fbpx

RA’s Daily Russia News Blast – Nov. 18, 2008

181108.jpgTODAY: Putin says decision to go ahead with tariffs does not conflict with the G20 Summit decision to hold off on tariffs; Politkovskaya trial to be open to journalists; Bakhmina to file petition for pardon; Obama supports Georgia, all sides denounced by Amnesty International; cultural relations with Germany and UK.

Vladimir Putin is wary of commitments made at the G20 Summit to avoid new trade barriers, hinting that Russia may delay some of the decisions promised in the summit’s declaration, signed by Medvedev.  Putin insists that the plan to raise tariffs on automobile imports will not conflict with the G20 declaration, but investors were not convinced, with this report suggesting that falling stocks are due to suspicions that the G20 will not help the financial crisis. 


The family of Anna Politkovskaya was ‘surprised and happy with the ruling that the journalist’s murder trial would be open to the public.  The BBC notes that Russia’s state-run media says the trial proves that the justice system works, but that the case is much more complex.  The Times is optimisticon the trial as a test of Russia’s commitment to an independentjudiciary.  Former Yukos lawyer Svetlana Bakhmina, who has beentransferred from prison to a maternity ward, is reportedlyintending to file a petition for a presidential pardon.  MikhailBeketov, the newspaper editor and anti-deforestation activist who wasbadly beaten last week, has been moved to a different hospital afterreceiving threatening phone calls.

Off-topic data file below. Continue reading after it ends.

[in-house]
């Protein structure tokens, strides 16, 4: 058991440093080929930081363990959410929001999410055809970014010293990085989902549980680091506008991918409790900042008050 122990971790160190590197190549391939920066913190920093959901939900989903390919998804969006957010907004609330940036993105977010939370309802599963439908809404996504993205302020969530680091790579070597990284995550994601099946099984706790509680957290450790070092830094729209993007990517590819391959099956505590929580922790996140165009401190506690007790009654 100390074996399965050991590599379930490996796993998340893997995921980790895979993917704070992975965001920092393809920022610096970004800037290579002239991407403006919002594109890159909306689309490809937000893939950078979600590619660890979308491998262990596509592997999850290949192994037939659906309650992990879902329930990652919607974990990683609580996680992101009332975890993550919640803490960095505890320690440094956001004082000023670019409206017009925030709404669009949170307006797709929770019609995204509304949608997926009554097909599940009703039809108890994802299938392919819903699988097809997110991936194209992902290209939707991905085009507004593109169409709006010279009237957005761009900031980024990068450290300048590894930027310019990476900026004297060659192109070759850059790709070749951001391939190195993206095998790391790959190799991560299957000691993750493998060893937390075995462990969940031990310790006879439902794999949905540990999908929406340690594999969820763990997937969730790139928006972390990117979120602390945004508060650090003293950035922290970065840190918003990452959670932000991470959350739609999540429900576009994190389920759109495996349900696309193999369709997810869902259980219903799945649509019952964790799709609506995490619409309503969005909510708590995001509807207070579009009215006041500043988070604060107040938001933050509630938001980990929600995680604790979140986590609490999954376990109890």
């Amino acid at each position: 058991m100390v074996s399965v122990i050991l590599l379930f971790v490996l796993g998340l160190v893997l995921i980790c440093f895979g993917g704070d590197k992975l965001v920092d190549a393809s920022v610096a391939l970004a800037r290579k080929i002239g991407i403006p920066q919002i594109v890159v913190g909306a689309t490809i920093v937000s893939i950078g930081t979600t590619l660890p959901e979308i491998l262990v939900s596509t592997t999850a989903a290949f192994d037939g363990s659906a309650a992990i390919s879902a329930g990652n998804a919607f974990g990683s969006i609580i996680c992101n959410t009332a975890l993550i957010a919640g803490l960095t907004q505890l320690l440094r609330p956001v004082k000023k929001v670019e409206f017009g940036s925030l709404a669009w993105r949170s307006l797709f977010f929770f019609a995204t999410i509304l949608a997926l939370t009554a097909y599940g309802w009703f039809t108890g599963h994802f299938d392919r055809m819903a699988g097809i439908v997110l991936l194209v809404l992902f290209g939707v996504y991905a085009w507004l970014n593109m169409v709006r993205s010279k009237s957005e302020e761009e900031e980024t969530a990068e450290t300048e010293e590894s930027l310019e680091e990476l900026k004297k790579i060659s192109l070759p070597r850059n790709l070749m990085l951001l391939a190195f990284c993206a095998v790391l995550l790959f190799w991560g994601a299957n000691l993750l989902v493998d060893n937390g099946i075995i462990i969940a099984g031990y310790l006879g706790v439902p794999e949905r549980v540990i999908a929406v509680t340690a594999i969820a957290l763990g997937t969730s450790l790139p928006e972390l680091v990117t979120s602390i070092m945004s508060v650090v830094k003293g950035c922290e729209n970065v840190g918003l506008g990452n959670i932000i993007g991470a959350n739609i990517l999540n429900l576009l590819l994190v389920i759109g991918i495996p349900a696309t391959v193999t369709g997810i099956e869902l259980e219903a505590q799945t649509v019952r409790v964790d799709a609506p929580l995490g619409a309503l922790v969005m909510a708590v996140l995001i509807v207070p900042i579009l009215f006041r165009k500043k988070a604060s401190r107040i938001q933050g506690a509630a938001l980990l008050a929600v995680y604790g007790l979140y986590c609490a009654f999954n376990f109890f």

Forget the blame wars, Russia, Georgia and South Ossetia all should have done more to protect civilians, says Amnesty International in a new report.  In a phone call to Georgian president Mikheil Saakashvili, US president-elect Barack Obama expressed his support for Georgia’s territorial integrity.  EU ministers are planning to appeal to Obama to initiate a change in relations with Russia and move away from Cold War dialogue.

A Germany church has welcomed Russia’s returning of six fourteenth-century stained glass windows, seized by Soviet troops during WWII.  A Turner exhibition in Moscow marks renewed cultural ties between Russia and the UK. 

PHOTO: Former FSB agent Pavel Ryaguzov (L) and Sergei Khadzhikurbanov (R), suspects in the murder case of journalist Anna Politkovskaya, sit in the defendents’ cage in a Moscow court. (AFP)